No drama. Among the host of admirable qualities of our new president, that’s near the top of my favorites. It’s not that the draw of frenzy isn’t understandable. If anything, it’s too familiar, as until my personality and life stabilized with Michael, there was usually lots of drama in my existence. More than is comfortable to remember, if I’m honest. Even more cringingly, it was often to get attention. (Ick.) Over our years together, we’ve crafted a full and rich life that has few crises, emergencies and little high drama. It's not that we haven't had our ups and downs, and worked through some fundamental problems and differences. We have. It's just that the end result is that, by and large, we’re boring. While the external world has provided its share of tests and stress, everyday life behind our doors is usually quiet and predictable. As we were developing that equilibrium, in my work life, I was a practitioner of the famous Japanese inventory management style of just-in-time delivery, in part from trying to do too many things at once. Over the years, that’s receded as well, in favor of the larger beauty of anticipating, organizing and being prepared well in advance.
We’re now approaching a possible speed-bump that would introduce new elements into our everydayness, as there’s a young person who needs a place to stay while sorting some things out. Nothing has been settled yet, but thinking through the steps and changes that would be involved illuminates some otherwise taken-for-granted qualities of our lives. For one thing, we are really enjoying our time with Shea and increasingly aware of how fleeting this phase of our lives is. Adding an element to the mix now will abbreviate what’s been a great period for us. It will also add an element of short-term disorder that seems hard to contemplate on many levels. Leaving aside the ups-and-downs inevitably surrounding the situation leading to the need, there’s trepidation about what the new patterns at home will bring; the stimulation of change right now seems particularly costly in terms of my functioning, both cognitive and physical.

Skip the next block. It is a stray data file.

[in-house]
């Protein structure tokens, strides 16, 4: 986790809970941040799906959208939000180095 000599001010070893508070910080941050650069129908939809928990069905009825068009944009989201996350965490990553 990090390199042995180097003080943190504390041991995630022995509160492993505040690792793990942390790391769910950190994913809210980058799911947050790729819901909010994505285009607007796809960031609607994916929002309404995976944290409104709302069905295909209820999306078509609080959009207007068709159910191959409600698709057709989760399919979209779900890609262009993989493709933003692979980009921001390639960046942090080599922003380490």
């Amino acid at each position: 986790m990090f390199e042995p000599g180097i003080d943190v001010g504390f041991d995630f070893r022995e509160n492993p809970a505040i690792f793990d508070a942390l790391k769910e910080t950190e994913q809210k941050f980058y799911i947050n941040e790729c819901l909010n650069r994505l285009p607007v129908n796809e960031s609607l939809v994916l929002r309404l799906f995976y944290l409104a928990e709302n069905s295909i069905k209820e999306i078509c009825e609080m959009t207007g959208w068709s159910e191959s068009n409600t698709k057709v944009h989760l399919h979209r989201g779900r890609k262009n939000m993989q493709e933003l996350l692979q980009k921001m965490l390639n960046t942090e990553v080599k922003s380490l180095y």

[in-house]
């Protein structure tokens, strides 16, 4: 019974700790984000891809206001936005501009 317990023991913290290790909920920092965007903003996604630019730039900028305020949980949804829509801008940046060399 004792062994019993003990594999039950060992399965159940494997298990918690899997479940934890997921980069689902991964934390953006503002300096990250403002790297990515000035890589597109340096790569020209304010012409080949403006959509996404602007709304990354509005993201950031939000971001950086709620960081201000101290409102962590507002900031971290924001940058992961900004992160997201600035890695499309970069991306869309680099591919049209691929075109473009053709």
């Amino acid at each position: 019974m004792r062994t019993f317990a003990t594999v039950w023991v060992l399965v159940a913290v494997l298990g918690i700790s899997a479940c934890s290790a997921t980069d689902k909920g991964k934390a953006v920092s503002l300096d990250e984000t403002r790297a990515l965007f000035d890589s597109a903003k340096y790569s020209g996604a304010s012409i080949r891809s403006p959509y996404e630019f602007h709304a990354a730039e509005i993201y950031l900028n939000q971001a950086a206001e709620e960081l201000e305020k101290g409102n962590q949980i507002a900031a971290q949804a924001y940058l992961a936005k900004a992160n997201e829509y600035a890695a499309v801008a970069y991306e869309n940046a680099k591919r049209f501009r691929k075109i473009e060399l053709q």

Today's concerns would not have existed a year ago and probably will not a year from now. But now is when the need exists and now is when we need to run this course, with these fences to be jumped. So we will figure it out, and in the meantime, here’s to the beauty of a low-key, calm and affectionate life that could be called boring by those addicted to adrenaline or turmoil.
With all that as background, let’s stop to appreciate and celebrate a leader who is centered, calm, focused and called to our moment. May the sun shine warmly on his face and the wind be at his back enough of the time to get through all that looms.